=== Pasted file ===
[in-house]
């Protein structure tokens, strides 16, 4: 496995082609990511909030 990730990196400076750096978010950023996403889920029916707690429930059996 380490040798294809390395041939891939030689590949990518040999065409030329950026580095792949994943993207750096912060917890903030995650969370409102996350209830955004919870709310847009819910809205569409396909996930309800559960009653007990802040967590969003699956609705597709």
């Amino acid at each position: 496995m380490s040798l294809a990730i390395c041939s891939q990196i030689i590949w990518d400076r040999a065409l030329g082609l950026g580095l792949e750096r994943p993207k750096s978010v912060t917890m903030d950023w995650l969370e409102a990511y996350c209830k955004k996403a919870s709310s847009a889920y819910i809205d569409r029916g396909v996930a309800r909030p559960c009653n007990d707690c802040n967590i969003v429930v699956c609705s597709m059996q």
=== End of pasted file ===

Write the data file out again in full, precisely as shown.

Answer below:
[in-house]
């Protein structure tokens, strides 16, 4: 496995082609990511909030 990730990196400076750096978010950023996403889920029916707690429930059996 380490040798294809390395041939891939030689590949990518040999065409030329950026580095792949994943993207750096912060917890903030995650969370409102996350209830955004919870709310847009819910809205569409396909996930309800559960009653007990802040967590969003699956609705597709």
């Amino acid at each position: 496995m380490s040798l294809a990730i390395c041939s891939q990196i030689i590949w990518d400076r040999a065409l030329g082609l950026g580095l792949e750096r994943p993207k750096s978010v912060t917890m903030d950023w995650l969370e409102a990511y996350c209830k955004k996403a919870s709310s847009a889920y819910i809205d569409r029916g396909v996930a309800r909030p559960c009653n007990d707690c802040n967590i969003v429930v699956c609705s597709m059996q």